Louise Parent: I always thought a business person cannot do a mergers and acquisition agreement without the lawyer so they have to come to you. Salespeople don’t necessarily have to come to you, you have to find a way to come to them and to be perceived as an asset to the sales process and not really the stumbling block or an obstacle.
Randy Milch: That’s right, and figuring out how to make money the right way is always the key to successful lawyering to those people.
Louise Parent: Exactly.
Randy Milch: So you’re at the Information Services part of AmEx and then in 1993 you’re offered the brass ring.
Louise Parent: Yes, I was.
Randy Milch: And that’s tremendous. My recollection, I went back and did a little Google search; I don’t think there were very many women general counsel in the financial services industry at that point. Is that correct?
Louise Parent: No, although the general counsel of Discover was a woman at that point time, and the co general counsel of Goldman Sachs was a woman and she came on shortly after us. And then the woman who was the general counsel of JP Morgan came after that. So I might’ve been the vanguard but not for long.
Randy Milch: That’s right, and I know some of those other women with you in the vanguard, all very strong general counsels. So it’s 1993 and one of the first things that’s on your plate is a bit of an existential problem for American Express facing its competitors for Visa and Mastercard. Can you give me a second and explain the business issue that was confronting AmEx at the time?
Louise Parent: Yes I can. The American Express competes against Visa and Mastercard as a card network. And as you all know, Visa and Mastercard have thousands of banks that issue cards on their network. American Express at the time only had one issuer on the network the American Express card. So we realized that in order to compete more vibrantly with Visa and Mastercard as a network, it would be to our advantage to be able to get other banks to issue on the American Express network. We thought that would be good for competition and ultimately for consumers as well. The obstacle that was put in our place was that Visa and Mastercard had rules. Both of them had rules that said that any bank that issued a card on the American Express network would be automatically kicked out of Visa and Mastercard, and that would forfeit their existing portfolios. So not surprisingly, no bank was prepared to give up its existing portfolio in order to issue on the American Express network. So we didn’t rush to create a legal battle on this issue. We really tried to partner with banks and see if we could find a way around this, but we really couldn’t. And so we had a choice, we would either give up the network services business before it started, or we would battle to get the rule essentially overturned and we decided to take the latter course.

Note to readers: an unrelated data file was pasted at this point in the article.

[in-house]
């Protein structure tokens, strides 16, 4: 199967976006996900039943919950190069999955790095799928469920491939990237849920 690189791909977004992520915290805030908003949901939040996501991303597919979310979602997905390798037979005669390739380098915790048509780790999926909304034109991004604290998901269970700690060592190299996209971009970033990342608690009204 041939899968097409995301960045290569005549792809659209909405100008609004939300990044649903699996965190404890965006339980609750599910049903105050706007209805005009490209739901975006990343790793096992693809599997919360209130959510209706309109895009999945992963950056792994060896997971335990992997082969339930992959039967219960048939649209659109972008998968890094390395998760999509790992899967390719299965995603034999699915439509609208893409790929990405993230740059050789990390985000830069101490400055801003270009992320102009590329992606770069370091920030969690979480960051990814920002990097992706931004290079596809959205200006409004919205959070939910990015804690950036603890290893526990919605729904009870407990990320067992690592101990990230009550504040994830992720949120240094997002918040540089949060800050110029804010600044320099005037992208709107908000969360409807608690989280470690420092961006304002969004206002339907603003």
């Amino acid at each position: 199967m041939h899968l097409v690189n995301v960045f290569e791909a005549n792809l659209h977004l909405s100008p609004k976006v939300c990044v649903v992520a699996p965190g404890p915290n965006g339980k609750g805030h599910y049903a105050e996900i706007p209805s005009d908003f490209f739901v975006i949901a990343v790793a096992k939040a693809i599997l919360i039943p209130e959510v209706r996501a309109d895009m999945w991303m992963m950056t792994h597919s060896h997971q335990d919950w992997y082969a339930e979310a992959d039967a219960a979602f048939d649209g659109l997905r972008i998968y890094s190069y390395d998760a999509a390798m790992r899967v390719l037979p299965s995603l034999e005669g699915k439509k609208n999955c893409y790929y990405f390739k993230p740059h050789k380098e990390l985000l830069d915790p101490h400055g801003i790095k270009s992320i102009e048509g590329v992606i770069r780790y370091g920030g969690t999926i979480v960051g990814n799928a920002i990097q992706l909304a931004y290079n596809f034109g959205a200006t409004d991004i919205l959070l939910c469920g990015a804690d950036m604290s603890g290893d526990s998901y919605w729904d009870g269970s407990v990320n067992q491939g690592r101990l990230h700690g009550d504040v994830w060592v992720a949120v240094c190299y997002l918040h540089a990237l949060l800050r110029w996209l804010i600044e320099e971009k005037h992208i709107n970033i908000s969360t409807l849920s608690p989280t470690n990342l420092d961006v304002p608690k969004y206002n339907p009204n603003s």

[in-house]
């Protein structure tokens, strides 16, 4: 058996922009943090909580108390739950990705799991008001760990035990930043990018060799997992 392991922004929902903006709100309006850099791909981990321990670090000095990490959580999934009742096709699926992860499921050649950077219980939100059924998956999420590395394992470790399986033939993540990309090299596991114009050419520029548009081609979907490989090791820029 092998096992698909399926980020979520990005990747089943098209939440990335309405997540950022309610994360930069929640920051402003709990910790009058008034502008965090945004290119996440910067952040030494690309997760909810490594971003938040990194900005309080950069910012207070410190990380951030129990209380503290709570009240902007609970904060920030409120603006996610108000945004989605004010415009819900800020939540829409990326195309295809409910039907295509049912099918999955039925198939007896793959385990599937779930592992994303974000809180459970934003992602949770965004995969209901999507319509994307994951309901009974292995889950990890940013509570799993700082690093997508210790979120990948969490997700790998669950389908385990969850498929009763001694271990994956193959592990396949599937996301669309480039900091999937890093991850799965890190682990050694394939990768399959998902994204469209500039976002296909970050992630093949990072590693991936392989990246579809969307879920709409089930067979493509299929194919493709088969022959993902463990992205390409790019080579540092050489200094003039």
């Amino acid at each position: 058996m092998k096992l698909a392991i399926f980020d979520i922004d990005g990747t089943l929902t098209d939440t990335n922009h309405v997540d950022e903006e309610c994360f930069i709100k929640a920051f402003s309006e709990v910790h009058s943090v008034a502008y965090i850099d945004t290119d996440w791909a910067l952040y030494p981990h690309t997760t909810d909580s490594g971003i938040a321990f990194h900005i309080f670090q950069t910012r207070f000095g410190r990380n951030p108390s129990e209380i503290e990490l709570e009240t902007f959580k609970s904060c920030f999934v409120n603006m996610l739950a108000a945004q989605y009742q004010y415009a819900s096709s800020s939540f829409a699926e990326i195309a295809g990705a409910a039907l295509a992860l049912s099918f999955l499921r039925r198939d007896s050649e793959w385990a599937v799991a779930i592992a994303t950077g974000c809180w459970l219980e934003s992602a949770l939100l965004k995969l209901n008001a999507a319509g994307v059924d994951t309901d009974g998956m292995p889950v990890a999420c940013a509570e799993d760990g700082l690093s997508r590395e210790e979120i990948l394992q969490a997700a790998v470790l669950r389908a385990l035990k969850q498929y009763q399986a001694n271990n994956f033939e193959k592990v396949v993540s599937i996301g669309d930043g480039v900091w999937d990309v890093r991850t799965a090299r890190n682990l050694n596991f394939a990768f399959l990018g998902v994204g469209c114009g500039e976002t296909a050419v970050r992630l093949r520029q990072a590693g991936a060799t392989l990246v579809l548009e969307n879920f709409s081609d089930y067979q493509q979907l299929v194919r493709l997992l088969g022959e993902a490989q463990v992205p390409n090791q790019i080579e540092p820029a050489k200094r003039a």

Randy Milch: And how long of a battle was that?
Louise Parent: Well it was a long battle, actually. It ended up being a global battle and from beginning to end it was probably 8 years and we started really by trying to get some early wins in the EU. The EU didn’t have the rule, Visa and Mastercard were considering adopting the rule, and we realized that we needed to confine the problem to where the rule existed which was in the US and needed to block the spread of the rule globally. So we actually brought a complaint in the EU to stop Visa and Mastercard from implementing the rule in 1996 and that was very, very successful. And within a few months, essentially, the competition authorities in the EU had indicated that they didn’t think the rule was consistent with the EU law and Visa and Mastercard pulled away from the adoption of the rule.
Randy Milch: But they didn’t change their views about the rule in the United States, I take it.
Louise Parent: No, no they didn’t. The rule already existed there so that took considerably longer and we worked with the Department of Justice which ultimately determined to sue Visa and Mastercard to challenge the rule, which they did. And in 2001 we received that the district court opinion that the court had sided with the DOJ and then the appeals followed and ultimately the case finally ended when the Supreme Court denied cert.
Randy Milch: So this is almost a decade’s worth of litigation; 8 years.
Louise Parent: I used to say it might not be a bet the company kind of case, but it was probably a bet the general counsel kind of case. So yes, it was a long time, it was a very long time.
Randy Milch: And how did you approach your business partners about the fact that this was going to be a long haul before they saw results? This is sometimes very difficult for them to understand.